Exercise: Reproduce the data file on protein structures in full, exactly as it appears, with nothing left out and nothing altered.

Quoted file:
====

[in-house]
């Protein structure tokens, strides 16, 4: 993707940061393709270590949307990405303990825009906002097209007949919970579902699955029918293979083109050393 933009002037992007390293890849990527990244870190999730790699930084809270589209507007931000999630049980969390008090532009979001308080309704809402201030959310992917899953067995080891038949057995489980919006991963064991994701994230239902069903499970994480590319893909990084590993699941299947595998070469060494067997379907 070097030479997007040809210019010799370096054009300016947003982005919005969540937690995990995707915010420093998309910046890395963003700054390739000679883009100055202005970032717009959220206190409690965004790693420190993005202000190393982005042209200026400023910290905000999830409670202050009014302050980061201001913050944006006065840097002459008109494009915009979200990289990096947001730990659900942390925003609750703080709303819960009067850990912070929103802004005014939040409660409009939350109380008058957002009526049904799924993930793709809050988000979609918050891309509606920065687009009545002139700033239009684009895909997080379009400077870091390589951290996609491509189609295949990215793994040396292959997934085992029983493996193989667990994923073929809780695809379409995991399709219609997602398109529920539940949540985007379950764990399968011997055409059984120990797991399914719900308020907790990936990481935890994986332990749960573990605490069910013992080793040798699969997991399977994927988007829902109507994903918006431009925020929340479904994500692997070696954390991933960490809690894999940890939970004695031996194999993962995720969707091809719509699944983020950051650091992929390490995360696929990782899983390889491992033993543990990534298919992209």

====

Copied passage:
[in-house]
């Protein structure tokens, strides 16, 4: 993707940061393709270590949307990405303990825009906002097209007949919970579902699955029918293979083109050393 933009002037992007390293890849990527990244870190999730790699930084809270589209507007931000999630049980969390008090532009979001308080309704809402201030959310992917899953067995080891038949057995489980919006991963064991994701994230239902069903499970994480590319893909990084590993699941299947595998070469060494067997379907 070097030479997007040809210019010799370096054009300016947003982005919005969540937690995990995707915010420093998309910046890395963003700054390739000679883009100055202005970032717009959220206190409690965004790693420190993005202000190393982005042209200026400023910290905000999830409670202050009014302050980061201001913050944006006065840097002459008109494009915009979200990289990096947001730990659900942390925003609750703080709303819960009067850990912070929103802004005014939040409660409009939350109380008058957002009526049904799924993930793709809050988000979609918050891309509606920065687009009545002139700033239009684009895909997080379009400077870091390589951290996609491509189609295949990215793994040396292959997934085992029983493996193989667990994923073929809780695809379409995991399709219609997602398109529920539940949540985007379950764990399968011997055409059984120990797991399914719900308020907790990936990481935890994986332990749960573990605490069910013992080793040798699969997991399977994927988007829902109507994903918006431009925020929340479904994500692997070696954390991933960490809690894999940890939970004695031996194999993962995720969707091809719509699944983020950051650091992929390490995360696929990782899983390889491992033993543990990534298919992209």